The Department of Energy (DOE) quietly reduced its appraisal for how much money consumers will save through its proposed gas stove efficiency standards by 2030, according to the Association of Home Appliance Manufacturers (AHAM).
DOE’s initial proposal, issued in February, estimated that the new energy standards for “conventional consumer cooking products” would save consumers 13 cents per month in utility costs over the lifespans of gas-powered cooking products, according to AHAM’s calculations. The updated figures reflect a 30% reduction in the estimated energy savings, with the DOE now approximating that consumers will be able to save an average of 9 cents a month on their utility payments, AHAM calculated.
The revised savings estimates result from “DOE recognizing that the currently available cooking products are more efficient than its earlier analysis assumed,” according to AHAM. The updated savings underpinning the proposal’s merits are “almost negligible.”
Gas stoves are used in 40% of all American homes, and they are both cheaper and quicker to use than electric stoves, according to Bloomberg News. The DOE’s proposal would require about 50% of stoves to receive upgrades in order to meet new energy standards, according to Geraldine Richmond, a DOE official who testified in July for a House Oversight Subcommittee on Energy Policy, Economic Growth, and Regulatory Affairs hearing.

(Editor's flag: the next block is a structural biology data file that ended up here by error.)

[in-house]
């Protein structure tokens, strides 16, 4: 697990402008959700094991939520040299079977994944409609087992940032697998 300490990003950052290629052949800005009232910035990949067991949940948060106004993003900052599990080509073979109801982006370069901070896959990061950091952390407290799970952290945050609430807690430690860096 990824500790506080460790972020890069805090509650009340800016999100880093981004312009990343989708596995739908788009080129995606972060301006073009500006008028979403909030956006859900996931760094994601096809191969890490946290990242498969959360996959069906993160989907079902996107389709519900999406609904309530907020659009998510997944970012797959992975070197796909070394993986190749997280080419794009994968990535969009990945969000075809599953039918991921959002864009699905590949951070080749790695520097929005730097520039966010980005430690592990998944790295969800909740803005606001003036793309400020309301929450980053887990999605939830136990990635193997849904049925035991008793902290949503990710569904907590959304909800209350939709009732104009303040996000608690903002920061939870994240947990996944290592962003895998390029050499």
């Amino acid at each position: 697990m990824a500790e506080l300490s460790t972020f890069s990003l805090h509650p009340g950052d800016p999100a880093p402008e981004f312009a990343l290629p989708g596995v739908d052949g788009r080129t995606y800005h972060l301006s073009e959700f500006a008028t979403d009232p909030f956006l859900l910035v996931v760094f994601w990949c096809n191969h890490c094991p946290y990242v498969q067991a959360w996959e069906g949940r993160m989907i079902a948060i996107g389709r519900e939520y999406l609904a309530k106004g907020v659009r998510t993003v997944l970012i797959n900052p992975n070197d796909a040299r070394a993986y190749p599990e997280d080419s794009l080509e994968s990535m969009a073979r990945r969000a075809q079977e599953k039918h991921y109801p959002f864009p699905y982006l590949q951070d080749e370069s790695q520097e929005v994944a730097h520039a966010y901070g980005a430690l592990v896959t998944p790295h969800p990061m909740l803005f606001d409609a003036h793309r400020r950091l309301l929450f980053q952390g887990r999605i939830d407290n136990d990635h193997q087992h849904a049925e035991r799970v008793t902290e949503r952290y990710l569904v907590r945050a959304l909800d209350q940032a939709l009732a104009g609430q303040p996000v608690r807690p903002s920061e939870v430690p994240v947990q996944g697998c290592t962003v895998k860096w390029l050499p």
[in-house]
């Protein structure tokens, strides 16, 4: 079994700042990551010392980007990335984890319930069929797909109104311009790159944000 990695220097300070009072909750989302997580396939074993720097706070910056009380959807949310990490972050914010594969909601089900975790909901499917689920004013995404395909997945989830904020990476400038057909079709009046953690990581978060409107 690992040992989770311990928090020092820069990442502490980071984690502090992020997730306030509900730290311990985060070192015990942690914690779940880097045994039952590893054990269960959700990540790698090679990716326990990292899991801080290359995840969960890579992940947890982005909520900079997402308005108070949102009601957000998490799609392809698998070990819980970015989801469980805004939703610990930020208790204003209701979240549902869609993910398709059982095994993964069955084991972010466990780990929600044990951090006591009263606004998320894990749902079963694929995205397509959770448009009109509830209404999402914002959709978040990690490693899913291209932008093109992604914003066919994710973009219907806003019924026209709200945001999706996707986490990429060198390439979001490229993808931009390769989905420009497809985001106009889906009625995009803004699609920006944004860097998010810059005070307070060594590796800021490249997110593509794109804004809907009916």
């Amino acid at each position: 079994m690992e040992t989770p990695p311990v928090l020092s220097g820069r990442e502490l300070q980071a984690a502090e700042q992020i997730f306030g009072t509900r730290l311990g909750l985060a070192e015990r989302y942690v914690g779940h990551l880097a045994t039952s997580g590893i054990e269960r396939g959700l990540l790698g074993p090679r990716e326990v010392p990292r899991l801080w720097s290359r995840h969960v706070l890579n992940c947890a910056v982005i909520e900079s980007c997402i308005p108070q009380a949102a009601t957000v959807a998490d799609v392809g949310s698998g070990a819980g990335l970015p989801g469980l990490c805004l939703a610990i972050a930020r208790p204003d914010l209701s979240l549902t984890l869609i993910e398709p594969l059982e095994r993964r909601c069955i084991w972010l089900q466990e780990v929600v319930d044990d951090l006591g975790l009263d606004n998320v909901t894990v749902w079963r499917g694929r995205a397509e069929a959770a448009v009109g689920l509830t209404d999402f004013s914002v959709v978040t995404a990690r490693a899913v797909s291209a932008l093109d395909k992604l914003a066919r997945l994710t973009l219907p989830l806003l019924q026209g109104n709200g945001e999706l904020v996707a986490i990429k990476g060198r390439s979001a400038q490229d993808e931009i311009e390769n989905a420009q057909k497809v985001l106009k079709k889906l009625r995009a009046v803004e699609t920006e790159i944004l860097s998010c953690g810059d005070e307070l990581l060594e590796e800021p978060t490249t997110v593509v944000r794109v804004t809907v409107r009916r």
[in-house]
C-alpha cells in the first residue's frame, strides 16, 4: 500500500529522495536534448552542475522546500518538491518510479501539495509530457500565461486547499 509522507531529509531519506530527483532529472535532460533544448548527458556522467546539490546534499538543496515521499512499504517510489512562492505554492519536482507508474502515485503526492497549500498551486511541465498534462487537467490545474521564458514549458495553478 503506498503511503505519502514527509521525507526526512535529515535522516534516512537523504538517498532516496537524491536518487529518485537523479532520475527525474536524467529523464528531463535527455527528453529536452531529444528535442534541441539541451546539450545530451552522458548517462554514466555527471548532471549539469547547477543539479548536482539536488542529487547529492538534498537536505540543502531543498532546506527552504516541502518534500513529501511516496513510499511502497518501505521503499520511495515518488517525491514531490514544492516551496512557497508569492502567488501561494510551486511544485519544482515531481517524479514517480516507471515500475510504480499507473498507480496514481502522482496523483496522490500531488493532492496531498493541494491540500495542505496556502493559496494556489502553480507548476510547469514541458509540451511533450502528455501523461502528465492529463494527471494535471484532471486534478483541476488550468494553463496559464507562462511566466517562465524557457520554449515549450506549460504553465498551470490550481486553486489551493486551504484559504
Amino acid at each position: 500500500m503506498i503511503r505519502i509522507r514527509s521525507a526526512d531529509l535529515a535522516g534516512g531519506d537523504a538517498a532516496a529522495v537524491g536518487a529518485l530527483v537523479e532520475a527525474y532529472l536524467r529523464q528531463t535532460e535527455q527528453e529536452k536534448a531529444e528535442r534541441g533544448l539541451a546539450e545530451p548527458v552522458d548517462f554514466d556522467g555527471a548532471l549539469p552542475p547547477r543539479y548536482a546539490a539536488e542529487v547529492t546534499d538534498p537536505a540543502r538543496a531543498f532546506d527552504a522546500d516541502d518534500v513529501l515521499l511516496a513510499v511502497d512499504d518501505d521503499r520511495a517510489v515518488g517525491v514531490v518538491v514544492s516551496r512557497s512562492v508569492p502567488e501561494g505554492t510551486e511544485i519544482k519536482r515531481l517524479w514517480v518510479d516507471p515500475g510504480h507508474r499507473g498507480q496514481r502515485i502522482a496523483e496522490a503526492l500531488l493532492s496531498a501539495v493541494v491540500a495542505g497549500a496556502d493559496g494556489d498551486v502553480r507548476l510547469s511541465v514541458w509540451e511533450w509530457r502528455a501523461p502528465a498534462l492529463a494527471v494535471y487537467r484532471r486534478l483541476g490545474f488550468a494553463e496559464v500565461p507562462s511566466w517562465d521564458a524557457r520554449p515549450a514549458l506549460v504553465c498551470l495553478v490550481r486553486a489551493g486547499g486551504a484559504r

Some Democrat-controlled cities and states have looked to roll out their own versions of a gas stove ban. Berkeley, California attempted to enact a de facto gas stove ban by prohibiting new gas hookups in the city, and the New York state legislature voted in favor of a similar statewide ban on new gas hookups in May.
The Biden administration, led chiefly by the DOE, has issued a spate of energy efficiency proposals in recent months that would clamp down on a range of gas-powered appliances, such as portable generators and water heaters. The House passed a bill in June that would prohibit a federal ban on gas stoves if it becomes law.
Proponents of regulation targeting gas stoves have asserted that the appliances contribute to childhood asthma diagnoses and respiratory problems.
Consumer Product Safety Commission (CPSC) chief Richard Trumka, Jr. told Bloomberg News in January that “products that can’t be made safe can be banned” from the market, adding that “any option is on the table” when it comes to a potential gas stove ban.
A December 2022 study, referenced by Trumka in the Bloomberg interview, argues that 12.7% of all childhood asthma cases could be traced to gas stove use. The study was partially funded by two advocacy organizations that promote home electrification and the green transition.
A separate study published in 2013 concluded that there was “no evidence of an association between the use of gas as a cooking fuel and either asthma symptoms or asthma diagnosis” after collecting a data sample consisting of 500,000 kids around the world.
DOE did not respond immediately to a request for comment.
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